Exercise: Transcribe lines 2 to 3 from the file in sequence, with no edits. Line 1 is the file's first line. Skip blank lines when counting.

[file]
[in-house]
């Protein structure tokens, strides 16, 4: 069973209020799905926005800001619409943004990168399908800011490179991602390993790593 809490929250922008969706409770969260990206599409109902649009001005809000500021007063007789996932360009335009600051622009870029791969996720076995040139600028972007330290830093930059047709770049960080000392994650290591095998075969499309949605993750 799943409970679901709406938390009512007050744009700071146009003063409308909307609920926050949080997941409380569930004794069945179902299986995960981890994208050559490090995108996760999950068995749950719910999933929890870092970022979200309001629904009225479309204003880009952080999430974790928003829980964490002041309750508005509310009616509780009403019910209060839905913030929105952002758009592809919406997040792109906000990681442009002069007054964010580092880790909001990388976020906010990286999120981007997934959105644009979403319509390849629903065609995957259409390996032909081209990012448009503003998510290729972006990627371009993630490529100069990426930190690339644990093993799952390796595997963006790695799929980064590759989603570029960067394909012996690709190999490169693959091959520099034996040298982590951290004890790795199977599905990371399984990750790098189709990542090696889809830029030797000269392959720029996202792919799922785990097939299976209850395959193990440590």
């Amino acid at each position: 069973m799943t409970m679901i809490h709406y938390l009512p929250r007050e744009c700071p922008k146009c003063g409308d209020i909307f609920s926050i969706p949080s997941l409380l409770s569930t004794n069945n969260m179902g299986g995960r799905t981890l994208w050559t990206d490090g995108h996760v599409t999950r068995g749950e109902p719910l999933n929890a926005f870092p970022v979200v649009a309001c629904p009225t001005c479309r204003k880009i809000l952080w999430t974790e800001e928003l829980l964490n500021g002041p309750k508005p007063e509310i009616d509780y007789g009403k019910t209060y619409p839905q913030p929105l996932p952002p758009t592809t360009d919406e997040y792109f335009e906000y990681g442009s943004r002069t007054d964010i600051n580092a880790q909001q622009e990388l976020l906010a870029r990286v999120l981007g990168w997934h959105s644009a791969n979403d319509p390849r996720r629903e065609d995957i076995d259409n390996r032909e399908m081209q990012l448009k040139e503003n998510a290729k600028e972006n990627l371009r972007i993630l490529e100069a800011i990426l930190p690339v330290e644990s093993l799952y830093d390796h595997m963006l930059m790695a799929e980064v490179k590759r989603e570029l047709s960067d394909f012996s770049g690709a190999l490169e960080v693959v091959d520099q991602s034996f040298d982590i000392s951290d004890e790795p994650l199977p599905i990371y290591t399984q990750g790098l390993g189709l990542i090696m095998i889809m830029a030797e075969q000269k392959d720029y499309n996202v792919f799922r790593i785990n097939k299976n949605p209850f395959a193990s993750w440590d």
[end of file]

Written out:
């Protein structure tokens, strides 16, 4: 069973209020799905926005800001619409943004990168399908800011490179991602390993790593 809490929250922008969706409770969260990206599409109902649009001005809000500021007063007789996932360009335009600051622009870029791969996720076995040139600028972007330290830093930059047709770049960080000392994650290591095998075969499309949605993750 799943409970679901709406938390009512007050744009700071146009003063409308909307609920926050949080997941409380569930004794069945179902299986995960981890994208050559490090995108996760999950068995749950719910999933929890870092970022979200309001629904009225479309204003880009952080999430974790928003829980964490002041309750508005509310009616509780009403019910209060839905913030929105952002758009592809919406997040792109906000990681442009002069007054964010580092880790909001990388976020906010990286999120981007997934959105644009979403319509390849629903065609995957259409390996032909081209990012448009503003998510290729972006990627371009993630490529100069990426930190690339644990093993799952390796595997963006790695799929980064590759989603570029960067394909012996690709190999490169693959091959520099034996040298982590951290004890790795199977599905990371399984990750790098189709990542090696889809830029030797000269392959720029996202792919799922785990097939299976209850395959193990440590």
């Amino acid at each position: 069973m799943t409970m679901i809490h709406y938390l009512p929250r007050e744009c700071p922008k146009c003063g409308d209020i909307f609920s926050i969706p949080s997941l409380l409770s569930t004794n069945n969260m179902g299986g995960r799905t981890l994208w050559t990206d490090g995108h996760v599409t999950r068995g749950e109902p719910l999933n929890a926005f870092p970022v979200v649009a309001c629904p009225t001005c479309r204003k880009i809000l952080w999430t974790e800001e928003l829980l964490n500021g002041p309750k508005p007063e509310i009616d509780y007789g009403k019910t209060y619409p839905q913030p929105l996932p952002p758009t592809t360009d919406e997040y792109f335009e906000y990681g442009s943004r002069t007054d964010i600051n580092a880790q909001q622009e990388l976020l906010a870029r990286v999120l981007g990168w997934h959105s644009a791969n979403d319509p390849r996720r629903e065609d995957i076995d259409n390996r032909e399908m081209q990012l448009k040139e503003n998510a290729k600028e972006n990627l371009r972007i993630l490529e100069a800011i990426l930190p690339v330290e644990s093993l799952y830093d390796h595997m963006l930059m790695a799929e980064v490179k590759r989603e570029l047709s960067d394909f012996s770049g690709a190999l490169e960080v693959v091959d520099q991602s034996f040298d982590i000392s951290d004890e790795p994650l199977p599905i990371y290591t399984q990750g790098l390993g189709l990542i090696m095998i889809m830029a030797e075969q000269k392959d720029y499309n996202v792919f799922r790593i785990n097939k299976n949605p209850f395959a193990s993750w440590d």